Note: This thread is related to #Coronavirus #COVID19

Follow the World Health Organization's instructions to reduce your risk of infection:

1/ Frequently clean hands by using alcohol-based hand rub or soap and water.

2/ When coughing and sneezing cover mouth and nose with flexed elbow or tissue - throw issue away immediately and wash hands.

3/ Avoid close contact with anyone that has fever and cough.

Nicholas A. Christakis+ Your Authors @NAChristakis Sterling Professor of Social & Natural Science at Yale. Physician. Author of Blueprint: The Evolutionary Origins of a Good Society. Luckily wed @ErikaChristakis Mar. 07, 2020 3 min read + Your Authors

During epidemics (eg COVID-19), vulnerable populations (eg elderly, homeless, institutionalized) are at risk of infection & of being reservoirs of infection. On both accounts, they need our care. Let’s talk about a particularly vulnerable group: our fellow citizens on dialysis 1/

In the USA, there are 468,000 people receiving dialysis, and they must go to a dialysis center roughly three times per week. Without dialysis, such patients will simply die, often within 14 days.  https://www.niddk.nih.gov/health-information/health-statistics/kidney-disease  @NIDDKgov 2/

There are >7,500 dialysis centers in the USA registered with Medicare @CMSGov (which covers people with end-stage kidney disease). Each center has ~5-40 ‘stations’ where patients must sit for roughly 4 hours, while being dialyzed, three times per week.  https://data.medicare.gov/Dialysis-Facility-Compare/Dialysis-Facilities-in-the-U-S-/kwkm-uxp2  3/

Dialysis patients often get to know each other and the staff at the dialysis centers near their homes. Everyone is in close proximity. It’s cozy. 4/

But dialysis centers can be places where chronically ill people, w immune systems compromised by renal disease, can get & spread respiratory infections (they can also become infected w blood-borne pathogens, but that’s another topic). These are called ’nosocomial infections.’ 5/

Plus, when health care workers get sick with COVID-19 (and must be quarantined), dialysis centers might not have requisite staff. Dialysis centers might be closed. Yet, without dialysis, patients would die. 6/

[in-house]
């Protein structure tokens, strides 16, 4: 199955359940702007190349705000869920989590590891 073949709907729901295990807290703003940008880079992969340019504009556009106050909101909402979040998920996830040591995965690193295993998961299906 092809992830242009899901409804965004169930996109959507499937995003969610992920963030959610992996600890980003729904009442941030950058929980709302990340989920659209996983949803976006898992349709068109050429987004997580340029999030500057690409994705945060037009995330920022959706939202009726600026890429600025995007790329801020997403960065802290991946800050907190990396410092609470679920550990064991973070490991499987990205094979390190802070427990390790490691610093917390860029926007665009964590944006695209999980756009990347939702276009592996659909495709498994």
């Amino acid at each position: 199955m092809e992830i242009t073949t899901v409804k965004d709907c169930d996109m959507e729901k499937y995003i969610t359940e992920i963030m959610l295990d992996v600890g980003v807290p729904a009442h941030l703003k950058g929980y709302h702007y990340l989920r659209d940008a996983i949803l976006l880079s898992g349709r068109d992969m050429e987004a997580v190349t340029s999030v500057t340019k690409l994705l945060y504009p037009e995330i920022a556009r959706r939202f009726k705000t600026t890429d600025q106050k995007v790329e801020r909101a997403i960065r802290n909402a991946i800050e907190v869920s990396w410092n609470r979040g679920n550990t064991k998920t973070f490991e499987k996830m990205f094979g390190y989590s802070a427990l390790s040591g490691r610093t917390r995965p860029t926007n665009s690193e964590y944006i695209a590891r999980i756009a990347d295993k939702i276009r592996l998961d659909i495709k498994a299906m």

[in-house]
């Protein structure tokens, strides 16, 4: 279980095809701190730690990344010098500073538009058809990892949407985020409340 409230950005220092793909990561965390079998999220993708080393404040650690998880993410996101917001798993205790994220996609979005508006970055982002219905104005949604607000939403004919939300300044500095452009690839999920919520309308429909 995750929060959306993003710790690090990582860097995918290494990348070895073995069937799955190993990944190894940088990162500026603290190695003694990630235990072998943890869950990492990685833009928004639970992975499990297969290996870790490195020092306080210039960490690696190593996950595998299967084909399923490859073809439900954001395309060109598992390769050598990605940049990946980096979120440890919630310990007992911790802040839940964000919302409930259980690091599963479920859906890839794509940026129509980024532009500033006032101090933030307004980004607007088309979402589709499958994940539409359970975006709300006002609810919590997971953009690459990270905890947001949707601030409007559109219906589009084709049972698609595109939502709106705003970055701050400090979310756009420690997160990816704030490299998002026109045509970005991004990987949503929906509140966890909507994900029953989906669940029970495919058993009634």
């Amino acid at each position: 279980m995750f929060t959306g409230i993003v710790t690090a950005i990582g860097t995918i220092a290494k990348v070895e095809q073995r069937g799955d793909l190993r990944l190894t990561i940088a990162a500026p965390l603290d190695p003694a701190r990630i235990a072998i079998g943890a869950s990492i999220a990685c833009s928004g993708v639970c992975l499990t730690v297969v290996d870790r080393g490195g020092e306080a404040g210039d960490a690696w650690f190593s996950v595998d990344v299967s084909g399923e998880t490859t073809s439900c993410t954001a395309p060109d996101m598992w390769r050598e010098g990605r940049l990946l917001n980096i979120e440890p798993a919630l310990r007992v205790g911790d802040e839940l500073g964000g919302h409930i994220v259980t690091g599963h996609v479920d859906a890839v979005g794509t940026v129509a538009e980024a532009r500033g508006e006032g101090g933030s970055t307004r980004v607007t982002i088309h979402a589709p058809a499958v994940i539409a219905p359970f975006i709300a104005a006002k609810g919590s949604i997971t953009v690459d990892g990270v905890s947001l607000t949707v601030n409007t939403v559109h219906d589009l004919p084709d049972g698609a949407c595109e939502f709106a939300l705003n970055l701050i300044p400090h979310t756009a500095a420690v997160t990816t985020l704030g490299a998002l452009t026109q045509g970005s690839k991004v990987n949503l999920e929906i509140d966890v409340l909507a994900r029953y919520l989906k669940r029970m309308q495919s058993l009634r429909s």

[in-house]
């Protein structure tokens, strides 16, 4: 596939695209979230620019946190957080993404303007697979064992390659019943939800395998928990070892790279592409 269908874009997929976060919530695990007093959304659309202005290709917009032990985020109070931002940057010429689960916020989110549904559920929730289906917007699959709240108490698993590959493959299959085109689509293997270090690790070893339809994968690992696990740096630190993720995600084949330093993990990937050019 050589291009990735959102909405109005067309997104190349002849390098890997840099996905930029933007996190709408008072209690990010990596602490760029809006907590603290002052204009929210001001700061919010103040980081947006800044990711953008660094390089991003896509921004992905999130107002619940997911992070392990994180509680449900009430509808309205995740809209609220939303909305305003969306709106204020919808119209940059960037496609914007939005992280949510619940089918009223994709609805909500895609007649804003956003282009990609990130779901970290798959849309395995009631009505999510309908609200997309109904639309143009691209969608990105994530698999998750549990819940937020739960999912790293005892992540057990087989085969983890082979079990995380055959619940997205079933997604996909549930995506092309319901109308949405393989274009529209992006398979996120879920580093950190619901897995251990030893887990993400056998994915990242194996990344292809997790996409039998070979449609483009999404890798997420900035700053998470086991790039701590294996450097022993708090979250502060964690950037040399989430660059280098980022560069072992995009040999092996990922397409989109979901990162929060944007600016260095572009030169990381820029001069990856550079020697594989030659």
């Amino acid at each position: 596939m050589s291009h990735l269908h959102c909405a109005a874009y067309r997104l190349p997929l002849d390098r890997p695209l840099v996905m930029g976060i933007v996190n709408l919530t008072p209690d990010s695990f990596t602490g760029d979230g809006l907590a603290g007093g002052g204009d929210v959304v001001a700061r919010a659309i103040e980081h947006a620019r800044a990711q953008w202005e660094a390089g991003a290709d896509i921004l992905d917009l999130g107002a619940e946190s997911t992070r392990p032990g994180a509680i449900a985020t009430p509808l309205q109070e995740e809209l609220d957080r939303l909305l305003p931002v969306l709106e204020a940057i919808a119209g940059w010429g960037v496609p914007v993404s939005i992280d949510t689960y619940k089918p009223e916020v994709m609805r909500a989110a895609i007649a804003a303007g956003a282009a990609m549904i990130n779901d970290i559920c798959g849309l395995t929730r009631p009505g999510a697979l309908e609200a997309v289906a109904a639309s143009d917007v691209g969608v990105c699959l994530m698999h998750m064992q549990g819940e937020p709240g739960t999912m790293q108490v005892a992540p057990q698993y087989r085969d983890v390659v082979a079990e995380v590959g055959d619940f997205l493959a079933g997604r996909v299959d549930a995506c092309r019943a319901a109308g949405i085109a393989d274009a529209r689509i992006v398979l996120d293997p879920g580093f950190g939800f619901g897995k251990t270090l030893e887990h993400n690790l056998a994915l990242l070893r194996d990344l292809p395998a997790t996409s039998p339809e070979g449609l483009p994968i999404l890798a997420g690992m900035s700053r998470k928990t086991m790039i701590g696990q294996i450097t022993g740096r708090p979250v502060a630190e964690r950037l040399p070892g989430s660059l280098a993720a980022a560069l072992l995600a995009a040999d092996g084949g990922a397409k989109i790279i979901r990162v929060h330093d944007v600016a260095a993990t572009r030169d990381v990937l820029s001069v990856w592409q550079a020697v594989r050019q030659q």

Overall the pulmonary infectious mortality rate is 14-fold to 16-fold higher in dialysis patients than in the general population at *baseline*, even absent an outbreak like COVID-19.  https://www.sciencedirect.com/science/article/abs/pii/S0012369215386177  7/

Studies in China of the COVID-19 pandemic unsurprisingly show that chronically ill patients (such as those with kidney disease) are at heightened risk of death if they become infected with the virus.  https://www.medrxiv.org/content/10.1101/2020.02.25.20027664v1.full.pdf  8/

In a past influenza pandemic (H1N1), dialysis patients’ risk of infection appeared high.  https://academic.oup.com/ndt/article/24/12/3566/1835449  9/

But here is the thing: patients getting dialysis have *no choice* but to go to a facility. They cannot stay at home. And they are vulnerable to precisely the infections that they would wish to avoid. 10/

What kind of preparations should our society be making right now to care for dialysis patients during the COVID-19 pandemic, in case it gets bad? 11/

Most dialysis patients are not prepared for a disaster. For instance, one survey found that only 54% of respondents stored ample food and water and only 49% had a list of requisite items from a checklist for use during a disaster.  https://cjasn.asnjournals.org/content/6/10/2478.short  12/

The Renal Disaster Relief Task Force was established by the International Society of Nephrology @ISNkidneycare in the 1990’s (super cool organization, btw). But it focuses on providing dialysis in defined areas, such as after earthquakes & hurricanes.  https://cjasn.asnjournals.org/content/2/4/809.short  13/

I cannot find information on our state of preparedness for caring for our dialysis patients if the COVID-19 epidemic takes root in dialysis patients or if it compromises function of dialysis facilities. I fear that the @NKF hotline may be overwhelmed.  https://www.kidney.org/help  14/

As usual, our amazing @CDCgov has thought about some aspects of this. For instance, here is a link to useful information  https://www.cdc.gov/kidneydisease/publications-resources/featured-articles/emergency-dialysis.html  and here is a 3-day emergency diet plan for dialysis patients:  https://www.kcercoalition.com/contentassets/6270a03f0aef48ee8bb83100f04e37f2/kcer_-3-day-emergency-diet_final_508.pdf  15/

Medicare @cmsgov also has a preparedness plan for dialysis *facilities*  https://www.cms.gov/Medicare/End-Stage-Renal-Disease/ESRDNetworkOrganizations/downloads/emergencypreparednessforfacilities2.pdf  But this plan doesn’t seem to contemplate coping with a pandemic! 16/

Finally, many of these issues related to the heightened risk of COVID-19 in end-stage renal disease patients, and to our inability to provide for them if the pandemic is severe, apply to other chronically ill patients with other diseases who are dependent on institutions. 17/

Update: The second edition of the @CMSgov Disaster Preparedness Plan for Chronic Dialysis Facilities does indeed have material on pandemics. Good! But it’s a list of things to do, not procedures of how to actually do them.  https://asprtracie.hhs.gov/technical-resources/resource/533/disaster-preparedness-a-guide-for-chronic-dialysis-facilities-second-edition  h/t @bill_bier 18/

Fantastic long thread by @ChristosArgyrop, coincidentally sent out today, regarding preparation of dialysis centers for COVID-19 pandemic. h/t @statesdj 19/

An update as of April 11 via @ReedAbelson @nytimes on the impact of COVID19 on End-Stage Renal Dialysis patients. rel="nofollow"> https://www.nytimes.com/2020/04/11/health/dialysis-risk-coronavirus.html#click= class='tco-ellipsis'> … 20/


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